This grey vest pairs well with any color, as evidenced here with our cheery red Oh What Fun it is to RIDE longsleeve T-shirt. These Ts are a winter favorite; the preshrunk cotton fabric is just the right weight and super soft/comfortable. That's available here.
Third - they've solved an armhole problem that I hate by finishing the edges with contrasting chambray fabric, instead of folding the fleece on itself and sewing it all into a bulky, uncomfortable ridge.

That same chambray is also utilized inside below the back collar; a decorative patch that adds a nice detail that keeps the neckline and shoulders from stretching out.

I like to fancy up my vests with a zipper pull. Shown here is the Western Cross version. The black enameling combined with the engraved silver tooling really looks sharp against the grey tweed. There are 4 different zipper pulls to choose from here.
When it's chilly and the Great Thermostat Debate is imminent, I grab one of these and throw it everyone in the house; "Here, put this on. It'll solve everything." and it does.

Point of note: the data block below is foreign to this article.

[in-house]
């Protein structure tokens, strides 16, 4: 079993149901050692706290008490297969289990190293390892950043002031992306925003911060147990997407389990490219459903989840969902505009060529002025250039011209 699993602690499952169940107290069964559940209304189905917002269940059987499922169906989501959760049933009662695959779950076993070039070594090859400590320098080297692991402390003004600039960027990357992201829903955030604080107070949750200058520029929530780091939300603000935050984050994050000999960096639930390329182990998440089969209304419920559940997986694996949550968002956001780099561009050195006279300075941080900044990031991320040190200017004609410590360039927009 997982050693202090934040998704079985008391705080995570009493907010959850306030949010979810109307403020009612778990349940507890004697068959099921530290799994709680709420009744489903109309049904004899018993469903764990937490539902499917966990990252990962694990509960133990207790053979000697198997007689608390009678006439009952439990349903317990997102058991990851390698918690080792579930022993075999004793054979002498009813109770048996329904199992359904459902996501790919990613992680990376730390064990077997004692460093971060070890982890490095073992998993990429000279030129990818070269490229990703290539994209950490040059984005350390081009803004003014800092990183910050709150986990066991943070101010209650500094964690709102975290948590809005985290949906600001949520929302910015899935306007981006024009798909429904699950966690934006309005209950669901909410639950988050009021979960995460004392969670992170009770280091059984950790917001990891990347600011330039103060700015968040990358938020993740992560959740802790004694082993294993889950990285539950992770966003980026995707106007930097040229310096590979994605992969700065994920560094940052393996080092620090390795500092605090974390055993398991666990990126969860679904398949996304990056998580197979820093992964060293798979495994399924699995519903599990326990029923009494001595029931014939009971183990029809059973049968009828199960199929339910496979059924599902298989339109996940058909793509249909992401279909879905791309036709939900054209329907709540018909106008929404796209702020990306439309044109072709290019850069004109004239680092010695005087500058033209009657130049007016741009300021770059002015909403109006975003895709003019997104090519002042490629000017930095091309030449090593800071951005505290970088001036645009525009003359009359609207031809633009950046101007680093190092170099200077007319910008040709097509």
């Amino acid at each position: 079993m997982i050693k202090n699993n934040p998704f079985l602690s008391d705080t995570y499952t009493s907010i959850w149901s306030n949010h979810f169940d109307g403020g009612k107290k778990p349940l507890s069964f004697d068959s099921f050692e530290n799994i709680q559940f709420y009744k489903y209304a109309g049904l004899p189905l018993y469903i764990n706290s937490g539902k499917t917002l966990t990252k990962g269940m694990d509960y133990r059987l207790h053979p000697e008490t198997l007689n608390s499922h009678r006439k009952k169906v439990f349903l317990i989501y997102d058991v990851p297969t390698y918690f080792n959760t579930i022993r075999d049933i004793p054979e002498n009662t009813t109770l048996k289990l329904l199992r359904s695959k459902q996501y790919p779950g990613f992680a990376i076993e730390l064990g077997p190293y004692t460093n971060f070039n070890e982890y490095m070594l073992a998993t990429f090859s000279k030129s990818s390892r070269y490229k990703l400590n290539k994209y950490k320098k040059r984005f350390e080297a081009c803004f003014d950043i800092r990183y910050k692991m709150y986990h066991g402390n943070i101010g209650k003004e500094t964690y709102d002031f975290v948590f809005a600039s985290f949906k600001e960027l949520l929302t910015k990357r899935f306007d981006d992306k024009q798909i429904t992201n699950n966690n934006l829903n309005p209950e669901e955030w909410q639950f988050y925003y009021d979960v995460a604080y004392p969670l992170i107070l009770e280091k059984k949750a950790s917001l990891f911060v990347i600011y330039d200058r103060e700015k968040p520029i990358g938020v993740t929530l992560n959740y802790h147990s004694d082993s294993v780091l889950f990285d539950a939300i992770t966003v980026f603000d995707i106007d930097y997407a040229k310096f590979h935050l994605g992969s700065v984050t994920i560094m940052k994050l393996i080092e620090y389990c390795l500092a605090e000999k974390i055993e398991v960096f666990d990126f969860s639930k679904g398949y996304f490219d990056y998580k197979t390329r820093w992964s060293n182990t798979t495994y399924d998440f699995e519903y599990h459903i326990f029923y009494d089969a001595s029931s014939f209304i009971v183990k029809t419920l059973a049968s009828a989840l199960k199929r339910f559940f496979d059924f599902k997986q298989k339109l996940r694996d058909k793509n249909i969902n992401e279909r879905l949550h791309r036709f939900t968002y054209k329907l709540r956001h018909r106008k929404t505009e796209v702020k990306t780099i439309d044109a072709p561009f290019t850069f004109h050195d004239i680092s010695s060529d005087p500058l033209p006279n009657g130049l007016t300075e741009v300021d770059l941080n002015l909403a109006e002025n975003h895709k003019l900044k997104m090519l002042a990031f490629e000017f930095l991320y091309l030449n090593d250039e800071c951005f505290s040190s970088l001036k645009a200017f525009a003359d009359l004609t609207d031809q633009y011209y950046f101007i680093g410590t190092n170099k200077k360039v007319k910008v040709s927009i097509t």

Vests are a better solution than piling on another long-sleeve layer. The biggie for me is the collar. If my neck is cold then the whole rest of me is cold. But, at my age - wearing a turtleneck is not the answer. Because in 5 minutes I may be overheated. This radical temperature fluctuation is easily solved with the stand-up (or not) vest collar and zipper. In two seconds I can be wearing a turtleneck of sorts - or a v-neck - depending on whether I am chilling or sweating. This fleece vest might seem a little pricey at $49.95, but that's pretty cheap, really, for personal climate control.
We're a reclusive bunch anyway; and we took our governor's plea for folks to stay home & refrain from unnecessary public outings to heart
When it wasn't fit to do outside projects here on the farm, I parked my butt in my most comfortable recliner, wearing my most comfortable lounge pants. These stretchy, silk-like lounge pants are a HoofPrints exclusive. They're printed all over with a super detailed horseshoe photo pattern. The 100% polyester machine washes and dries with no special coddling.